Nicola Benedetti comes of age with a coupling that, in terms of its heartfelt lyricism and intonational purity, can hold its own with the best the catalogue has to offer. Those who thrill to Heifetz’s unique brand of high-tensile virtuosity, or the adrenal surge and emotional urgency of Isaac Stern at white heat, will find little to detain them here. But for those for whom beauty of sound and cantabile lyricism are paramount, Benedetti offers a seamless vision of these old warhorses that is highly compelling.
Typical of Benedetti’s poised, aristocratic approach is the mini-cadenza that sets up the orchestral bridge passage into the slow movement of the Bruch Concerto. Whereas the general tendency is to push breathlessly (and often untidily) towards an exultant climax, Benedetti takes her time, gradually easing her way upwards into the eruptive orchestral textures. The slow movement is pure and chaste, all the more poignant for its lack of emotional hysteria, while the tricky finale is fabulously articulated, exhilarating and blessedly free of belly-buckling bow swipes.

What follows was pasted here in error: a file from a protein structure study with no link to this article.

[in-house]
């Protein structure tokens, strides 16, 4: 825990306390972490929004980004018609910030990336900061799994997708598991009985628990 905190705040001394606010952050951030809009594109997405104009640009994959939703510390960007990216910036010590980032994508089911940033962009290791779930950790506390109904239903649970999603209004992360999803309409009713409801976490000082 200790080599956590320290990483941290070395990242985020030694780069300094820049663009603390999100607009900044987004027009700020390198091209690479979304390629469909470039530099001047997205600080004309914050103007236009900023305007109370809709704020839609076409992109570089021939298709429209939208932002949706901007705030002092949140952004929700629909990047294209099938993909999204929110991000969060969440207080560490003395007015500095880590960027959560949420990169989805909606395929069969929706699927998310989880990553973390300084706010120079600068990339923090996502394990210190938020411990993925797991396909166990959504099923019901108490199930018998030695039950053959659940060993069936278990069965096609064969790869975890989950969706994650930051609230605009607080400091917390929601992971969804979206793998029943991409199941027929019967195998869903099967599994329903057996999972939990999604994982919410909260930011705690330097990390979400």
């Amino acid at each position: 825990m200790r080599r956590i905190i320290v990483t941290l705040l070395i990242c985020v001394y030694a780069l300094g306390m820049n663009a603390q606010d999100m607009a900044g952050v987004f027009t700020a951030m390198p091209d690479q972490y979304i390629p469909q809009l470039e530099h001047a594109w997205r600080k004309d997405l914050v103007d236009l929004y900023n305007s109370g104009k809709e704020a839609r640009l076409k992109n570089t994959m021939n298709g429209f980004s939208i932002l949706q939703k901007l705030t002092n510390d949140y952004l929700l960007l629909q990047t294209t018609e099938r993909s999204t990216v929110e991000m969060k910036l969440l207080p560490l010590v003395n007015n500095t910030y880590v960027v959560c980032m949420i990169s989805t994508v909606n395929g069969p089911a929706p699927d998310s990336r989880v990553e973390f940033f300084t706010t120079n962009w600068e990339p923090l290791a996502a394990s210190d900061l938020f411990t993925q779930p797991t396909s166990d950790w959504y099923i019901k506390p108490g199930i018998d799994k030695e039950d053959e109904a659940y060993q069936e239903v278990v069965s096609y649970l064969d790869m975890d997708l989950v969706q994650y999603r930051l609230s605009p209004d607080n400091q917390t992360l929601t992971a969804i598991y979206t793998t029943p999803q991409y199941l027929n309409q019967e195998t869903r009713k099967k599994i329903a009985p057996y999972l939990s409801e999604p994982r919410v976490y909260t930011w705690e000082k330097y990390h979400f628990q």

In the Tchaikovsky, Benedetti’s enviable ability to give even the most fleet-fingered staccato notes and multiple stoppings tonal nourishment ensures that nothing ever feels rushed, even in the hell-for-leather coda. Jakub Hrůša obtains playing of consummate sophistication from the Czech Philharmonic, and the undistractingly natural recording perspective provides the icing on the cake.
From the December 2010 issue. Subscribe to The Strad or download our digital edition as part of a 30-day free trial.